The number of shifts1 worked by U.S. employees declined for the second consecutive month, decreasing by 0.1% in September, according to the UKG Workforce Activity Report. While another month of shift contraction further delays the employment recovery for millions of people, September marks a significant improvement from August’s 2.4% monthly decline, indicating a stabilization in workplace activity, per the high-frequency data from UKG (Ultimate Kronos Group).
Dave Gilbertson, vice president, UKG
“By most predictions, September was supposed to bring a return of strong economic and workplace activity, as schools reopened fully and unemployment benefits expired. This simply wasn’t the case. Concerns about personal health, as the Delta variant spread, likely prevented many people from rejoining the workforce. As cases decline, we are feeling optimistic about future growth overall, but are closely watching the impact of supply chain disruptions in manufacturing and lackluster activity in the retail sector. With the ongoing labor shortage still in full force, retailers will need to offer more than just higher pay to entice people to staff stores as the holiday shopping season rapidly approaches.”
On the eve of the holiday shopping season, retailers are anticipating the most challenging holiday hiring season (see separate annual UKG retail survey) in memory. September shift work trends illustrate retail’s present struggles:
- Retail, hospitality, and food service: -3.7%
- Healthcare: -0.1%
- Manufacturing: 0.8%
- Services and distribution: 1.1%
For the second consecutive month, the Southeast region saw the most significant shift volume contraction:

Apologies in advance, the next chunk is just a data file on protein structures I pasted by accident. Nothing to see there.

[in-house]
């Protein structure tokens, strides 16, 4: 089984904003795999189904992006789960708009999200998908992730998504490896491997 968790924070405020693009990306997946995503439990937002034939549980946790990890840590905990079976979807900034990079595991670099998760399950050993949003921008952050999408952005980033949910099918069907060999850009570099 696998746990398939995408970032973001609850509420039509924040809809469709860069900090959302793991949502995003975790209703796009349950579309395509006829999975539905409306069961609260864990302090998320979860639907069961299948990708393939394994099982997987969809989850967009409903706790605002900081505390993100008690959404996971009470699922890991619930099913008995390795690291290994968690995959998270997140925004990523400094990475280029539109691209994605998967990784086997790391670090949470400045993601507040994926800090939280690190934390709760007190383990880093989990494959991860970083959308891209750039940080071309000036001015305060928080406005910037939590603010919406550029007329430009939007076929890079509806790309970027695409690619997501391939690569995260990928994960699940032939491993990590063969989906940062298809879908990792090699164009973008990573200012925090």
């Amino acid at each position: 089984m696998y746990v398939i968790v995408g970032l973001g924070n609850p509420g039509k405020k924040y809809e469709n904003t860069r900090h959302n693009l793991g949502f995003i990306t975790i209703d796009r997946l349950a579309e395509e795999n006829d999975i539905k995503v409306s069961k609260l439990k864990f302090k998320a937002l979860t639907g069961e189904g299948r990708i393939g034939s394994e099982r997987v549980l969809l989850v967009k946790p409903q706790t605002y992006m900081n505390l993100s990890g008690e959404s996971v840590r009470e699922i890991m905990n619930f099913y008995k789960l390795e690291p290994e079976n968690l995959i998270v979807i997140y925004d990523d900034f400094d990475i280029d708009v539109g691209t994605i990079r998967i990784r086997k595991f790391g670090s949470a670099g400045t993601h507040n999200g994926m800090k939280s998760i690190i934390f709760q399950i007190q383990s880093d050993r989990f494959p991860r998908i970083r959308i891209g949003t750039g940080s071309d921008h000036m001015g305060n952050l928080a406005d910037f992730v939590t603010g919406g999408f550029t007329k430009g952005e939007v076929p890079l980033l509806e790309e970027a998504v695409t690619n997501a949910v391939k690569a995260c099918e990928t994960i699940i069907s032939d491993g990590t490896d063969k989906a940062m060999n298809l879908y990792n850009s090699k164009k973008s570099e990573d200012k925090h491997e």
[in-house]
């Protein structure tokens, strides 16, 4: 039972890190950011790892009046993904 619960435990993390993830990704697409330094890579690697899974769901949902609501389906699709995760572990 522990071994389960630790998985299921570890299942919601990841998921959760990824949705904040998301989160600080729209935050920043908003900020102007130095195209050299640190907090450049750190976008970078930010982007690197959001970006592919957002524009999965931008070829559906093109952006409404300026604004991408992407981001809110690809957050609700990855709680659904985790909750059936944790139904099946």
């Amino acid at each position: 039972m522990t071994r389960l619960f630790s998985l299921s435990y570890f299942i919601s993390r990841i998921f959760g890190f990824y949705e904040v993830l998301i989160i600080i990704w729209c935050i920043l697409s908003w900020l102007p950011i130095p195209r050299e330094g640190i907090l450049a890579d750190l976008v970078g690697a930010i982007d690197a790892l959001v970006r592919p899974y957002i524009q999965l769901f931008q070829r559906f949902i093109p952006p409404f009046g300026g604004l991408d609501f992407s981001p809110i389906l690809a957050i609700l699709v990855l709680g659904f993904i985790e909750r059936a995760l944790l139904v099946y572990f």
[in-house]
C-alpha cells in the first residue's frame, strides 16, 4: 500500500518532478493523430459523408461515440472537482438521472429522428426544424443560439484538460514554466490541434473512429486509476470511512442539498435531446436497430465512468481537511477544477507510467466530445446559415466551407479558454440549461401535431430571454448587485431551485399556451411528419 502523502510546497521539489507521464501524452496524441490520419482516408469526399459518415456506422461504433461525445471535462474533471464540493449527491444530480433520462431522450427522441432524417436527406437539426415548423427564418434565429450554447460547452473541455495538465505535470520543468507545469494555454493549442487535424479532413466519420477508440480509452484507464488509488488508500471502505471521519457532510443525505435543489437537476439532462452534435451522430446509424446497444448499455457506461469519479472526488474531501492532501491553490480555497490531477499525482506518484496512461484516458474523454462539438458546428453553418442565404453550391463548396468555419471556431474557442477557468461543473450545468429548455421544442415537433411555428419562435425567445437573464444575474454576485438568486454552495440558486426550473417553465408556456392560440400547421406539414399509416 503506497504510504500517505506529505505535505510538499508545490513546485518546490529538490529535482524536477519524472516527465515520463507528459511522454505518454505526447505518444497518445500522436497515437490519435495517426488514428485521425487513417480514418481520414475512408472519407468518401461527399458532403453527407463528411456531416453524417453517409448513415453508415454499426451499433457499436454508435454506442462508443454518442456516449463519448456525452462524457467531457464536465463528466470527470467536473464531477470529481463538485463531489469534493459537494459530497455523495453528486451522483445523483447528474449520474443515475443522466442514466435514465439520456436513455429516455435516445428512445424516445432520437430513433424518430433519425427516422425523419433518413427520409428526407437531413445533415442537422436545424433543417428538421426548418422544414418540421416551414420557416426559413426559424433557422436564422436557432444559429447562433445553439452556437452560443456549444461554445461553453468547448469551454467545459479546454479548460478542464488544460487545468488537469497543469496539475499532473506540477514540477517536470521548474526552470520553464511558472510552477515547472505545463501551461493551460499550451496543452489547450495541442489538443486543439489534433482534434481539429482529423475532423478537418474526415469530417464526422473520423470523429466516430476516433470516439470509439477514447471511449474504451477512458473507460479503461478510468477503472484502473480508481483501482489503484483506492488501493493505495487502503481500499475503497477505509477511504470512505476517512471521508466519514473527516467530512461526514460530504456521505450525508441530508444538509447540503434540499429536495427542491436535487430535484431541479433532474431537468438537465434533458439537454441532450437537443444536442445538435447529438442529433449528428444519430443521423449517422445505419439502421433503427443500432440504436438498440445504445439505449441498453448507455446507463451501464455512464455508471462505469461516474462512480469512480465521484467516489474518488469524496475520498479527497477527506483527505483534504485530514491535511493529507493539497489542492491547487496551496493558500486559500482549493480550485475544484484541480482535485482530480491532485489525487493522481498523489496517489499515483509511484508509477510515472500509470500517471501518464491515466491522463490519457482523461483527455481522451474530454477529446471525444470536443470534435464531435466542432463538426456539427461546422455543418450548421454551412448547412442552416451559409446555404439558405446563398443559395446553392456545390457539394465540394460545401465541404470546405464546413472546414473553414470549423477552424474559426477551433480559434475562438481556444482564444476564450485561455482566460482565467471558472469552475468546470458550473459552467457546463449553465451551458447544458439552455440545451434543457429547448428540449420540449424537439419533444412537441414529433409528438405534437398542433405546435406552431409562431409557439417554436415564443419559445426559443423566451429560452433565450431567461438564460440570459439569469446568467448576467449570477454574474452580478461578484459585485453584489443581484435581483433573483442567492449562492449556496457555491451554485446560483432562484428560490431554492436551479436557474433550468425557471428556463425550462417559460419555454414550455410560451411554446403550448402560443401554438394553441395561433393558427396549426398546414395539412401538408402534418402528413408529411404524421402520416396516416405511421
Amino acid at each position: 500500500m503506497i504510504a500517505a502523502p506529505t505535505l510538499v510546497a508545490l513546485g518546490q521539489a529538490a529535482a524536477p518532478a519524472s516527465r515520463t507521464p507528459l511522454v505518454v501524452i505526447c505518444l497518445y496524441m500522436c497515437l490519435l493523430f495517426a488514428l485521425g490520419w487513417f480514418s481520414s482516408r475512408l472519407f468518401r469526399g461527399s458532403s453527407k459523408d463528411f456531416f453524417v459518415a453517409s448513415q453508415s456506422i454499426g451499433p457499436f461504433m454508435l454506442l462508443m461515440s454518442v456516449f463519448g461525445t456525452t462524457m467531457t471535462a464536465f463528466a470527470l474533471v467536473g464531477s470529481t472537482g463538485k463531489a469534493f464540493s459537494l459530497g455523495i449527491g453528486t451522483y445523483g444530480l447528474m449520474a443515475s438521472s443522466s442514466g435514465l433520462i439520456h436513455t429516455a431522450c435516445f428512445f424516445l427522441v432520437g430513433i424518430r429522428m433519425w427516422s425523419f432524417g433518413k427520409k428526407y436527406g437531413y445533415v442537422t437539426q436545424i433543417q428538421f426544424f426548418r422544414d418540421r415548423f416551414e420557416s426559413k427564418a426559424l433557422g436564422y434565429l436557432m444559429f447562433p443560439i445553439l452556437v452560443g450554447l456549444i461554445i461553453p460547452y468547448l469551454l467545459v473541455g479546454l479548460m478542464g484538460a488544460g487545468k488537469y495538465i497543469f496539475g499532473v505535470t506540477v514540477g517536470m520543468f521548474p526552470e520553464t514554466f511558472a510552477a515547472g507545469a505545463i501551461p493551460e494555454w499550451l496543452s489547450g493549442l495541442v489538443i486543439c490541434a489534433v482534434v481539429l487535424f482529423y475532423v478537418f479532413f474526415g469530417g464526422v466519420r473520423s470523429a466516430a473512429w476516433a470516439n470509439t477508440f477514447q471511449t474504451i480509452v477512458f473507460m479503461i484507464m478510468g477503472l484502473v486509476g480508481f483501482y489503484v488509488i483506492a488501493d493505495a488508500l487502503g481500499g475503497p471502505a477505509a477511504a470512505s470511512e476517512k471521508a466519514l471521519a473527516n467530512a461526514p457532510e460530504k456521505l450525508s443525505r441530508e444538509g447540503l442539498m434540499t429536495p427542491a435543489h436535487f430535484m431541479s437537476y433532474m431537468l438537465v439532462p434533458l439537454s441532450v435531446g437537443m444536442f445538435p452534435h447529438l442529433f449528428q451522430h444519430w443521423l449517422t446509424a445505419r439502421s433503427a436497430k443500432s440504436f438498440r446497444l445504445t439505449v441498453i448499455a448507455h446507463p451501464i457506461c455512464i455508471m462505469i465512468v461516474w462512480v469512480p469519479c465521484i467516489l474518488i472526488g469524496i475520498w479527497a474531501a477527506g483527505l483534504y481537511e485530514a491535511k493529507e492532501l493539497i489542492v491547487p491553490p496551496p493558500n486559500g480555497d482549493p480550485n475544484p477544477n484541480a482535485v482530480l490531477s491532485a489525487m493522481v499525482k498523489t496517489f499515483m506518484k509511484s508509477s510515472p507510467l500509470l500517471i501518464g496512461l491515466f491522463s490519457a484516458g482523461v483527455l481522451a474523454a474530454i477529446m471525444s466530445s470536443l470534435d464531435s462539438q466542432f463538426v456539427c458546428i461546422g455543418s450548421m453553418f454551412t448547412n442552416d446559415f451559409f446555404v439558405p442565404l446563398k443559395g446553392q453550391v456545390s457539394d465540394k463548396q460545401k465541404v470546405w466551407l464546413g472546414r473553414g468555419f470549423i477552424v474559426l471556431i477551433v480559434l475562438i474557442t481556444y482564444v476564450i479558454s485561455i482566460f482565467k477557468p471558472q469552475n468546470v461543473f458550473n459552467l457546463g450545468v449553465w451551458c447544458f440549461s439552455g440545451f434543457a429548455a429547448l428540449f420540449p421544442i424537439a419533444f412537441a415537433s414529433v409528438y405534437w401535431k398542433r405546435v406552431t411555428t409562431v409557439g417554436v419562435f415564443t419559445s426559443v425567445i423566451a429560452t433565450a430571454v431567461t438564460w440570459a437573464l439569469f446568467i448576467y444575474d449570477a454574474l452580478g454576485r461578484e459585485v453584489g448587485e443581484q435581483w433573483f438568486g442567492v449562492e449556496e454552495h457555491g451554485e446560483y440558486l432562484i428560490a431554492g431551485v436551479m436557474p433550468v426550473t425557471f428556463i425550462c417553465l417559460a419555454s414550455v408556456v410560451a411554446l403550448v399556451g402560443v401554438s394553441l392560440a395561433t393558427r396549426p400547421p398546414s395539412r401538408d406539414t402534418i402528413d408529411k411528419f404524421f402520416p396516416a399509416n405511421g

- Southeast2: -0.8%
- Midwest3: -0.7%
- Northeast4: -0.5%
- West5: 1.3%
Ongoing labor shortages and supply chain disruptions continue to impact businesses:
- Fewer than 100 employees: 0.3%
- 101-500: -0.6%
- 501-1,000: 2.6%
- 1,001-2,500: -2.2%
- 2,501-5,000: 0.0%
- More than 5,000: -10.6%
The UKG Workforce Recovery Scale — which compares shift activity with pre-pandemic levels — sits at 85.2 in September, effectively flat compared with August.
The UKG Workforce Activity Report is a high-frequency index used to anticipate U.S. job creation earlier than traditional economic indicators. With a sample of 3.3 million employees across 35,000 organizations of all sizes and industries, the report analyzes mid-month shift work trends to gauge current and future employment changes.
At UKG (Ultimate Kronos Group), our purpose is people. Built from a merger that created one of the largest cloud companies in the world, UKG believes organizations succeed when they focus on their people. As a leading global provider of HCM, payroll, HR service delivery, and workforce management solutions, UKG delivers award-winning Pro, Dimensions, and Ready solutions to help tens of thousands of organizations across geographies and in every industry drive better business outcomes, improve HR effectiveness, streamline the payroll process, and help make work a better, more connected experience for everyone. UKG has 13,000 employees around the globe and is known for an inclusive workplace culture. The company has earned numerous awards for culture, products, and services, including consecutive years on Fortune’s 100 Best Companies to Work For list. To learn more, visit ukg.com.
Footnote 1: “Shifts worked” is a total derived from aggregated employee time and attendance data and reflects the number of times that employees, especially those who are paid hourly or must be physically present at a workplace to perform their jobs, “clock in” and “clock out” via a time clock, mobile app, computer, or other device at the beginning and end of each shift.
Footnote 2: Southeast is defined as Alabama, Arkansas, Georgia, Florida, Kentucky, Louisiana, Mississippi, North Carolina, South Carolina, and Tennessee.
Footnote 3: Midwest is defined as Illinois, Indiana, Iowa, Kansas, Michigan, Minnesota, Missouri, Nebraska, North Dakota, Ohio, Oklahoma, South Dakota, Texas, and Wisconsin.
Footnote 4: Northeast is defined as Connecticut, Delaware, Maine, Maryland, Massachusetts, New Hampshire, New Jersey, New York, Pennsylvania, Rhode Island, Vermont, Virginia, and West Virginia.
Footnote 5: West is defined as Alaska, Arizona, California, Colorado, Hawaii, Idaho, Montana, Nevada, New Mexico, Oregon, Utah, Washington, and Wyoming.
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